Chapter

Saratoga! Fiddlesticks!

Rebecca Cawood McIntyre

in Souvenirs of the Old South

Published by University Press of Florida

Published in print August 2011 | ISBN: 9780813036953
Published online September 2011 | e-ISBN: 9780813038667 | DOI: http://dx.doi.org/10.5744/florida/9780813036953.003.0002
Saratoga! Fiddlesticks!

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The images of the United States claimed by southerners began in the North, specifically in travel guides to upstate New York. Although tourists could be found both in the North and the South after the War of 1812, New York has the best claim to being the first developed tourist region because it had the necessary requirements for modern tourism. First, New York had natural attractions, such as Niagara Falls, and fine resorts, such as Saratoga Springs. New York also had the best transportation network in the antebellum era. By the 1830s, this travel infrastructure included turnpikes, regular steamers up the Hudson, established railroad routes, and the 350-mile-long Erie Canal. Travel was not only faster than in the South but offered a level of comfort the South could not match. Finally, tourism was greatly aided by the large population of potential tourists living in New York City who were in comfortable reach of worthy attractions.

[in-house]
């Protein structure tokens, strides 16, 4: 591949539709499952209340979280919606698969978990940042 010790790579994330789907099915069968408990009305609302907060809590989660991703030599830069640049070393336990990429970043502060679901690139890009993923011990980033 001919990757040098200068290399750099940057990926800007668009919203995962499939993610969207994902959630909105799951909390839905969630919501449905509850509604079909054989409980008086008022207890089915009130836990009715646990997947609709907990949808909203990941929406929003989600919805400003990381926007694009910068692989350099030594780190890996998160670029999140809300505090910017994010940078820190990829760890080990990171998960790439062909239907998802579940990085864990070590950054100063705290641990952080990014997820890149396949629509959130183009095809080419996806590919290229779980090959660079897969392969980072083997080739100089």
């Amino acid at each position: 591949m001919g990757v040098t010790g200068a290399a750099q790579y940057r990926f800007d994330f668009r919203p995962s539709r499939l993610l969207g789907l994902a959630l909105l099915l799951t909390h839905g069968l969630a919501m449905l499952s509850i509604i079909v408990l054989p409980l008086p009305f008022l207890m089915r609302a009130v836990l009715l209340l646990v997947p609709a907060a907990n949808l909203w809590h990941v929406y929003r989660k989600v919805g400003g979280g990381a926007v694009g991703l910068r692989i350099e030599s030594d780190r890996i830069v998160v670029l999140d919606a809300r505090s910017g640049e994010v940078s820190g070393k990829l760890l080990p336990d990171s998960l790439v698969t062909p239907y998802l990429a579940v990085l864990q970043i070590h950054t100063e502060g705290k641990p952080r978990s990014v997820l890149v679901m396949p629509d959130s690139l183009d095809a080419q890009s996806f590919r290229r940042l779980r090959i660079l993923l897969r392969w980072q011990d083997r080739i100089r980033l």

Keywords: United States; New York; North; South; tourism; Niagara Falls; Saratoga Springs; transportation; Erie Canal

Chapter.  10717 words.  Illustrated.

Subjects: History of the Americas

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